My wife and I were watching Dune last night. Not the David Lynch movie, the 2000 mini-series. Anyway, the last scene of the movie was, as mandated by federal law, a fight scene between the hero and the bad guy. It was very exciting, but really only for one reason. The good guy in Dune was played by a stolid block of granite named Alec Newman--in the fight, we saw the actor's entire emotional range, from sullen to, well, no, actually, that was it. But since it was the last scene in the movie, there was always the chance that he'd portray something else--anger, greed, humor (no chance of that) maybe even lust. That never happened, but one could hope. I spent the entire movie thinking the bad guy was being played by the Winklevoss twins, but alas, Armie Hammer was only fourteen when they made the thing, so his Mom probably wouldn't let him out of school. Instead it was Ivan Drago. No, actually, it was a different tall blonde guy named Matt Keeslar. Of course, it was immensely suspenseful--who would win? Would Paul Atreides/Muad-dib/Kwisatz Haderach, the hero of the ENTIRE SERIES, win and wed the emperor's pretty daughter? Or would the murderous Feyd, of the brutal house of Harkonnen, upset the entire plot we'd been watching for six freaking hours?
Is it just me or are those the most tiresome scenes in all movies ever? Final fight scenes, man. Every single stupid action movie has to end the exact same way, with the exact same outcome. All of them, without fail. Don't you feel kinda bad for the bad guy? Shouldn't he get to win at least once?
Dune was sort of hilariously bad, especially the costume design, in which all the women got to wear the most ludicrous hats ever put on screen. But the fight scene set new lows for unsuspensefulness. First of all, Feyd was a really minor character. He was only a third-tier bad guy, even--he had an evilly plotting uncle who got way more screen time, and a cousin character who you knew had to be a way worse human being because the actor who played him was physically unattractive. Second, Paul Atreides had this kind of Matrix-y lean-to-the-side-to-dodge move he used. Except he doesn't use it for most of the fight. I mean, his entire life, plus the empire, plus his marriage all rest on winning this fight, and he has this amazing trick which will win it for him, so of course he waits until the end of the fight when he's almost dead to use it. Like any of us would.
In The Avengers, there's this nice moment in the final fight scene. Loki, the bad-'un, says to the Hulk "I am your God! Worship me!" And Hulk grabs him and goes wham wham wham, smashing him back and forth on the ground. That's a nice twist on the final fight scene convention, in which the villain and hero not only have to fight each other, but the hero has to almost lose a bunch of times. You know, so it'll be suspenseful.
I know why we do it. All modern action movies are based on conventions developed in the 19th century. Melodrama was the main form for popular entertainment for a hundred years, and it had these rigid structural requirements--heroes and villains, comic sidekicks, cliff-hangers, stunts and special effects, a heroine in need of rescuing, musical unscoring to pump up the excitment. Theatre History textbooks say melodrama died out around 1915. Theatre History textbooks lie. What happened in 1915 wasn't some growing sophistication in audiences rendering the conventions of melodrama tiresome. No, what happened in 1915 was Birth of a Nation. D. W. Griffith figured out that everything melodrama did on-stage, movies could do way cooler and make more money at. Plus, to give his nifty new plaything some weight and heft and intellectual cachet, he tossed in lots of racism, that being his days' cultural au courant discovery. So the heroes got to be this Hot New Thing--the Ku Klux Klan. They're the good guys, they're the cavalry riding to the rescue in Birth of a Nation. Nothing's changed today. Any popular delusion of our day can be melodramatized--the Mayan calendar predicting the End of the World? Done. Apollo 11 finding Something Out There? Done. Treasure maps on the back of the Declaration of Independence (a subset of Founding Father worship). Done.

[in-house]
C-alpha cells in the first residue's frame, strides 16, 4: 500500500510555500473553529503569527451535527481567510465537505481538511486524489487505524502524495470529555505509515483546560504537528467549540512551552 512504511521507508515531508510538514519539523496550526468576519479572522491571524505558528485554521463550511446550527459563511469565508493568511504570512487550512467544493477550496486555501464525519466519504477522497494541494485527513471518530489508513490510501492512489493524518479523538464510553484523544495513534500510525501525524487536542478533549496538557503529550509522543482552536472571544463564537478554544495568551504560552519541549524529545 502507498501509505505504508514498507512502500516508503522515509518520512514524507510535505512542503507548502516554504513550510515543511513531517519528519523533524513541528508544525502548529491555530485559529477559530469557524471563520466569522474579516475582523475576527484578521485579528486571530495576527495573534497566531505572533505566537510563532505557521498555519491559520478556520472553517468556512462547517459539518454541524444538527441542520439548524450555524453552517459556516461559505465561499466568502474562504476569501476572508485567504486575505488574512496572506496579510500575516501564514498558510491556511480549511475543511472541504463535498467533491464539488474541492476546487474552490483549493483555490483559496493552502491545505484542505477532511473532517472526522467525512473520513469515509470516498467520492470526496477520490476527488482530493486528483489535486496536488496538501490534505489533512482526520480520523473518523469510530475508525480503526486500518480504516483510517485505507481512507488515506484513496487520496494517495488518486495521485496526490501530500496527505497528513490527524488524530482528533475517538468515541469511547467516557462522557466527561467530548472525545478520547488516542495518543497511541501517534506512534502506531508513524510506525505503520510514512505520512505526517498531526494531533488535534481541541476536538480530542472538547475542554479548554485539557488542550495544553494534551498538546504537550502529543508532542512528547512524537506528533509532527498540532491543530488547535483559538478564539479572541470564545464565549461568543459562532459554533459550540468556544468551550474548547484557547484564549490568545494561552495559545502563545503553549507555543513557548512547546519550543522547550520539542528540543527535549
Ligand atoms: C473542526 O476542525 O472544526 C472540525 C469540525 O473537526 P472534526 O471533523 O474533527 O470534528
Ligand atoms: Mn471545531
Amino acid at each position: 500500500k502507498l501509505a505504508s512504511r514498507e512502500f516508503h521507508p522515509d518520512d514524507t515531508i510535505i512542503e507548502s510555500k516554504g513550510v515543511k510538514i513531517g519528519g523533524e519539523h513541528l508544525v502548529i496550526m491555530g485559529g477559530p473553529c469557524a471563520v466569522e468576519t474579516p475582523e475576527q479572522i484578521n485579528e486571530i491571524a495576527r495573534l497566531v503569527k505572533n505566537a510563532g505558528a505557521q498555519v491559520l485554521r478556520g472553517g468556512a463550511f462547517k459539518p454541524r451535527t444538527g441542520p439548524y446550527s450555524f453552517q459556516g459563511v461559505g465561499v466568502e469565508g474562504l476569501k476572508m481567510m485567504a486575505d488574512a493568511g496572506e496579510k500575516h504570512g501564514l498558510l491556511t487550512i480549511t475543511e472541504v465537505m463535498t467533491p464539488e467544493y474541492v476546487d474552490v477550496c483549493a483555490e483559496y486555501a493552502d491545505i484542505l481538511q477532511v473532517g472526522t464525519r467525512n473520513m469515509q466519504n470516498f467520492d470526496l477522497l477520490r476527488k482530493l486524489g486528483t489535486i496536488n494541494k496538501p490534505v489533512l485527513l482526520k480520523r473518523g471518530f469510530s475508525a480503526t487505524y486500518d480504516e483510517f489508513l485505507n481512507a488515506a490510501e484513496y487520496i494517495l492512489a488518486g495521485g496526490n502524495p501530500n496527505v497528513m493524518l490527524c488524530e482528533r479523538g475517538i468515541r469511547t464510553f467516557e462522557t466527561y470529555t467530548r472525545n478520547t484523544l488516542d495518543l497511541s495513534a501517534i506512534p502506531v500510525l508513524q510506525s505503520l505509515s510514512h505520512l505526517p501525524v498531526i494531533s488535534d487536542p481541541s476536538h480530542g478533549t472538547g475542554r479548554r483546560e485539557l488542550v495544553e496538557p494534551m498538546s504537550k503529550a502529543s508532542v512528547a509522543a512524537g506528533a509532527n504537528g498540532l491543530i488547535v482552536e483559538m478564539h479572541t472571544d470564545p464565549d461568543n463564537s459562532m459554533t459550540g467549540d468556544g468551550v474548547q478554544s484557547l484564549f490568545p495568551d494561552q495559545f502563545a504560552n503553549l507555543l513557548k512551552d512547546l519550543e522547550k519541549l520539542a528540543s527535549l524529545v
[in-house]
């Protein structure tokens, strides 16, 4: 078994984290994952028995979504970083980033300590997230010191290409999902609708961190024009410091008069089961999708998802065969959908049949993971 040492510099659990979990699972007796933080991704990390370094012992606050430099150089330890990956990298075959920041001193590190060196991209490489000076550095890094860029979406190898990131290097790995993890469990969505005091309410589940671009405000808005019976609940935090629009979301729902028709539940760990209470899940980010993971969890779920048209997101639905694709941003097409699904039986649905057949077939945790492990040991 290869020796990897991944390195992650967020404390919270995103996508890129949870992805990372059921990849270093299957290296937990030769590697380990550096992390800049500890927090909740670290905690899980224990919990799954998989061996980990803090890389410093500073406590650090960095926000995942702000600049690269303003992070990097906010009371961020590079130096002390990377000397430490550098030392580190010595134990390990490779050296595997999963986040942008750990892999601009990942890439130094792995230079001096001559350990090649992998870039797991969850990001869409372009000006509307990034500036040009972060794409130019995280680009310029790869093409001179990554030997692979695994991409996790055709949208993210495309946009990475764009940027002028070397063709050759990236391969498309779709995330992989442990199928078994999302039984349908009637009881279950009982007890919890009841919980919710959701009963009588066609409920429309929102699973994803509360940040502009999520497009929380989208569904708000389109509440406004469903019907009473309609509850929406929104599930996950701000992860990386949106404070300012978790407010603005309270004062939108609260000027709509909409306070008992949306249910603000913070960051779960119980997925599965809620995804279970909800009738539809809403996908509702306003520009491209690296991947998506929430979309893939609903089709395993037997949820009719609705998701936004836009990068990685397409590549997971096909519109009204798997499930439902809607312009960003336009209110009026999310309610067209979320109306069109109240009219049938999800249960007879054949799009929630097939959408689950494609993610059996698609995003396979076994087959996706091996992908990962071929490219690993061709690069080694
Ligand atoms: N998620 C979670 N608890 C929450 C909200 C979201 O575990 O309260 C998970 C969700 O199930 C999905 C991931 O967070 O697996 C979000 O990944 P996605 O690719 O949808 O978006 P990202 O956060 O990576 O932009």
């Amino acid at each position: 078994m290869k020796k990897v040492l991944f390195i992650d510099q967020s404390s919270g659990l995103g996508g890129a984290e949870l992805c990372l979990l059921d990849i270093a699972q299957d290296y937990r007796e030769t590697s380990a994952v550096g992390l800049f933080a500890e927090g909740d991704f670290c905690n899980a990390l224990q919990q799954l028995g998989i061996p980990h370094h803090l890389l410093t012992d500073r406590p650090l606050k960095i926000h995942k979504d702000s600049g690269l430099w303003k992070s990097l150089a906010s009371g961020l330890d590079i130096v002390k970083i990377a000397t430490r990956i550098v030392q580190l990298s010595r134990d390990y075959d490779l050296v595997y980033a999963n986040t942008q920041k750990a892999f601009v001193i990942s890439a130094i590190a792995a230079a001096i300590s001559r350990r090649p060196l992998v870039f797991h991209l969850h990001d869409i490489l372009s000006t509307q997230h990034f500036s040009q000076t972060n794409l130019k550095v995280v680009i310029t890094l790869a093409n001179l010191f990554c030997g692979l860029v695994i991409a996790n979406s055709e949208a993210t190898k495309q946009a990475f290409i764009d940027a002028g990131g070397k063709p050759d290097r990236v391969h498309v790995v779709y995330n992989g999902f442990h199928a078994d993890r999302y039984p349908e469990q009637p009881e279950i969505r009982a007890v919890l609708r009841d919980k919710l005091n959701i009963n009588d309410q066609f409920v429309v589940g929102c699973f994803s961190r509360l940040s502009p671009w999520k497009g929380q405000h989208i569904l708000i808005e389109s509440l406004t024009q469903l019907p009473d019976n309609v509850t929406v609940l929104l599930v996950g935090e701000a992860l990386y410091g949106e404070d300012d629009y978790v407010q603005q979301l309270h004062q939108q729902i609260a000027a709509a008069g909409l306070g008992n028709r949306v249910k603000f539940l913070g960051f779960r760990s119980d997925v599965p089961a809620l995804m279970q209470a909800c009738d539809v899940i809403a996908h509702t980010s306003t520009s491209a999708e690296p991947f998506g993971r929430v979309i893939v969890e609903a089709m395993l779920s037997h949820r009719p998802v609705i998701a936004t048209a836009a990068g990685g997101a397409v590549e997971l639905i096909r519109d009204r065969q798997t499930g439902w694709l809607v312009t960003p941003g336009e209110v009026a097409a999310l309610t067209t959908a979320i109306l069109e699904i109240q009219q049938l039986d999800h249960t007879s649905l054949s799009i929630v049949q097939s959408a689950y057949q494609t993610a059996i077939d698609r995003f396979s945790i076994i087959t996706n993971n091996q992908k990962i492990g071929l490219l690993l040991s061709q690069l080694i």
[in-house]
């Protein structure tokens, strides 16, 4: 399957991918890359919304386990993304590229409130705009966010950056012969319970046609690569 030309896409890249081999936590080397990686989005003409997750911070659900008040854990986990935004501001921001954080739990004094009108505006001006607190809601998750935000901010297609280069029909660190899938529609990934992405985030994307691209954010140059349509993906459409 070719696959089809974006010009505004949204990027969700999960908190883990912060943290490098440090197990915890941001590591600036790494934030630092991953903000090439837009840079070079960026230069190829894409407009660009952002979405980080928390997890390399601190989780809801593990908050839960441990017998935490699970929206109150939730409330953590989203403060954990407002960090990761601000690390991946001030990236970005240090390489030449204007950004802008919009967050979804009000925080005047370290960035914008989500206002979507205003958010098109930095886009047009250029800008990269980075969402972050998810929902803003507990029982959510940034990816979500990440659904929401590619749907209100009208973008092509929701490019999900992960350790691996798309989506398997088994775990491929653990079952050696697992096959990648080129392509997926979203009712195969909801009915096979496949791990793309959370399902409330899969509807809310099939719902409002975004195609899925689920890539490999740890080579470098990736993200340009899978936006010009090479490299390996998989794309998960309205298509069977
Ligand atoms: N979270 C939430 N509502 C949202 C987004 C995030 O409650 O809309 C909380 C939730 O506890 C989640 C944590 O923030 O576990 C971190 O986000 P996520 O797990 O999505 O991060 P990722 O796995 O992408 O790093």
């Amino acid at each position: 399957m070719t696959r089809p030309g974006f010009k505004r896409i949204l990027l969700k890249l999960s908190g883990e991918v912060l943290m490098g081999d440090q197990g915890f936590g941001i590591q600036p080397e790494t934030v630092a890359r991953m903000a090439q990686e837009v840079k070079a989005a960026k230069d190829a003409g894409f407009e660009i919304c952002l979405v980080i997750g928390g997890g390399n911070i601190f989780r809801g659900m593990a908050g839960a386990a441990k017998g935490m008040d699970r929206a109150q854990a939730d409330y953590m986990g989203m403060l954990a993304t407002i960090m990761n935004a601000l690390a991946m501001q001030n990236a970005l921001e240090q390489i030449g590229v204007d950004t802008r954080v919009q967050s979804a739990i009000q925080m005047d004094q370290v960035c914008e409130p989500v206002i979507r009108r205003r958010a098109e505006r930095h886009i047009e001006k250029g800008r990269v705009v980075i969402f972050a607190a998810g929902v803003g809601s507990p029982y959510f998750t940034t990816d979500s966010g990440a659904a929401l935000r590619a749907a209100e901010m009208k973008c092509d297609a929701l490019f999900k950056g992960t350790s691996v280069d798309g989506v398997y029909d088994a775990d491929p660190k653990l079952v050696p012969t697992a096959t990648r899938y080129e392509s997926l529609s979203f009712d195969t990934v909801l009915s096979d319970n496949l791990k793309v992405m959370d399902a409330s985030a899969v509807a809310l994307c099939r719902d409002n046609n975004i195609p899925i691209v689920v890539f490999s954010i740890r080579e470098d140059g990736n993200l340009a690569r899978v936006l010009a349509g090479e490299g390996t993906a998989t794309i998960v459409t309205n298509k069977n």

The only thing we do differently today is our heroines don't get rescued. We don't like that; we're all feminists now. Of course, women in action movies can kick butt like any guy. But they can't actually be, you know, people. They have to essentially define contemporary notions of sexual allure. They have to look insanely hot. So we're only sort of feminists.
They can also help the hero win the final fight scene. If there's an evil sidekick character, they can maybe take him on. But the hero has to win. The hero wins, not because he's plausibly better at fighting than the villain. He wins because it's a required plot convention.
In fact, I can only think of one final fight scene that actually works dramatically. It's from Rob Roy. Liam Neeson v. Tim Roth. What's great about it is that Liam Neeson--the hero-- never has a chance. Roth plays this sociopathic freak who's an amazing sword fighter--Neeson hasn't a tenth of his training or skill. But Liam's fighting for his family. And manages to win plausibly.
Mostly, though, they're dull. And that's weird, isn't it, a requirement that the climax of a movie be boring?
Look, I like movies, and I like action movies. I also like apple pie, hot fudge sundaes and chocolate cake with my wife's sour cream frosting. Action movies are plenty fun. But mostly we should be watching better films. Right? We should actually be trying to learn something about the human condition, maybe. Plays are better at that. At least I think so.